Youngsters take anti-social behaviour messages to heart in art competition
Published Thursday 6th April 17
Pupils in East Lothian who have been learning about the links between peer pressure and anti-social behaviour have designed posters to remind their peers about how their behaviour can impact others.
Community Wardens at East Lothian Council have been delivering presentations to P6 and P7 pupils across the county to raise awareness about anti-social behaviour and its potential effect on communities.
The Community Wardens, who have been operational since August 2008, have a varied role that includes tackling littering, dog fouling, supporting the council’s Night Time Noise Service and youth diversionary work. Towards the end of 2016 the Community Warden Team devised a presentation for P6 and 7 pupils that would address a wide variety of minor anti-social behaviour matters, and give the young people skills to remove themselves from difficult situations. This age group was targeted as they will soon make the transition to secondary school where they are likely to experience a greater degree of peer pressure. At the end of the sessions, all school pupils who participated were invited to create a poster that illustrated the key messages they had learned.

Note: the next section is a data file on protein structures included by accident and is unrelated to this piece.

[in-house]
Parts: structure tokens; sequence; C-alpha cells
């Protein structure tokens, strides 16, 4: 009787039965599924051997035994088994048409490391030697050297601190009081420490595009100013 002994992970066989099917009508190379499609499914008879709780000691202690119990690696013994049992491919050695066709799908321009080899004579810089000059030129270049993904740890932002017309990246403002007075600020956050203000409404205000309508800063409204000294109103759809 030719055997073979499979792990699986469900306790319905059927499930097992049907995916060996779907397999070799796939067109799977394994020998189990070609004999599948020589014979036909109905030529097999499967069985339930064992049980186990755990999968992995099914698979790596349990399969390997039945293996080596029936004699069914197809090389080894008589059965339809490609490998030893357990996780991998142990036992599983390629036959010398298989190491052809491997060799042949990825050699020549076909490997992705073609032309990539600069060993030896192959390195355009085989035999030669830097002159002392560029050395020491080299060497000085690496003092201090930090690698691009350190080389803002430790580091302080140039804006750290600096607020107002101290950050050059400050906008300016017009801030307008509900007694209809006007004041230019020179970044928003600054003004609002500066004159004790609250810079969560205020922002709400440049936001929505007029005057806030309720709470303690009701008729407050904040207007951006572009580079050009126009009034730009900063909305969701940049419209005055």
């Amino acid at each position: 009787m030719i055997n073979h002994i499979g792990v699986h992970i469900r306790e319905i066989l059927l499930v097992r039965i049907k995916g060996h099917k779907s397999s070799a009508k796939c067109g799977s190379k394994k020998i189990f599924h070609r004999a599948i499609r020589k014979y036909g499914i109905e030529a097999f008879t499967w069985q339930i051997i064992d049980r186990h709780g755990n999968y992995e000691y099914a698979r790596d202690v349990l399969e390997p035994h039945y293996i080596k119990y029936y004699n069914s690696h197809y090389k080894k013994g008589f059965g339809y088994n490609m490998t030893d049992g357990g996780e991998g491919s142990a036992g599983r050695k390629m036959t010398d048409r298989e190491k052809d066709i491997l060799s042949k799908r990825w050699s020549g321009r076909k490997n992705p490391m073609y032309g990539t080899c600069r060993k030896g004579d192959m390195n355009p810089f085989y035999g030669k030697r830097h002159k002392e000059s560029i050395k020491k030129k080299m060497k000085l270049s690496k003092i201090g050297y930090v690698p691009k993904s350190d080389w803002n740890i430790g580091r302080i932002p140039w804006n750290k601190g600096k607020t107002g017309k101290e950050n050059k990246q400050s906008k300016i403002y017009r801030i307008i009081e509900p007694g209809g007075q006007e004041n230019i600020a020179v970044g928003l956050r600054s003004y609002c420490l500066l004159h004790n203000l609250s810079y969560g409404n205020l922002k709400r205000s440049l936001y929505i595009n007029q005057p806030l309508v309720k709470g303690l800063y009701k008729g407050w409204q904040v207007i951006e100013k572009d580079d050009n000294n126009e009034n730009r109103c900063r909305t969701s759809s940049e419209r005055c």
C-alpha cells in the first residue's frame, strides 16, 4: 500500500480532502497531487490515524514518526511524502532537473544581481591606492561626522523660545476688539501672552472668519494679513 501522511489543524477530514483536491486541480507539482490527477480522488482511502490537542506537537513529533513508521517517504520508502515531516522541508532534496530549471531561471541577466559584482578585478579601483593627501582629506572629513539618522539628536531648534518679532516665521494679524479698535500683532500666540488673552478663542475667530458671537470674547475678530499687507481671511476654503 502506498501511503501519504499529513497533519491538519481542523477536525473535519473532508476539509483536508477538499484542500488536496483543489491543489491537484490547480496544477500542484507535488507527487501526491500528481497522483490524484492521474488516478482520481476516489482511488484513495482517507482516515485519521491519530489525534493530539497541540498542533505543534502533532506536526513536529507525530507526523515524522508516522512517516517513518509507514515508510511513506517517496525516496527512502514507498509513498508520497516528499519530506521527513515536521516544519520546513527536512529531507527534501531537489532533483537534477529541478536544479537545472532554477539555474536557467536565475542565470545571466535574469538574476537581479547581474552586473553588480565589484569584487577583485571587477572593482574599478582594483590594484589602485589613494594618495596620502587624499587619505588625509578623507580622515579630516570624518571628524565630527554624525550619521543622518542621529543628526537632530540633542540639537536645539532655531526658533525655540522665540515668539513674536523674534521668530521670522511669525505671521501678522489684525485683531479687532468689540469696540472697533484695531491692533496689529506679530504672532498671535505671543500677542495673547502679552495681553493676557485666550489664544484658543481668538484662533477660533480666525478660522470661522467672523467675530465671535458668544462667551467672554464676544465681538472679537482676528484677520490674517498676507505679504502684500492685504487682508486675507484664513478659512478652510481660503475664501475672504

Mandy Smith, Community Wardens Team Leader at East Lothian Council, said:
“Anti-social behaviour is not just committed by young people, of course, but these sessions address issues that are relevant to this age group. From experience we know that it is extremely rare for a young person to engage in anti-social behaviour on their own. These sessions aim to show how peer pressure relates to youth anti-social behaviour in our communities, and teach the young people how to remove themselves from situations that may cause distress to others. We invite them to think about how an activity that a young person may view as harmless fun – for example, chapping doors or throwing eggs - can have an adverse affect on others, particularly on the elderly and more vulnerable members of our community.
“It’s fantastic that so many young people have participated in the poster competition, and it’s clear from the content of the posters that they have really engaged with the project and taken in the key messages. Although it was incredibly difficult to judge, we were able to select four winners who were each presented with vouchers and a goodie bag, which were well deserved.”
The winners were: 1st place, Heather Wheelan from Yester Primary School; 2nd place, Rudie Shearer from Yester Primary School; 3rd place, Amy Semple from Athelstaneford Primary School; and 4th place, Ellie Christison from Innerwick Primary School.
The winning posters will be distributed to all primary schools after the Easter break, and the Community Warden Team will continue to deliver the sessions at primary schools who wish to participate.
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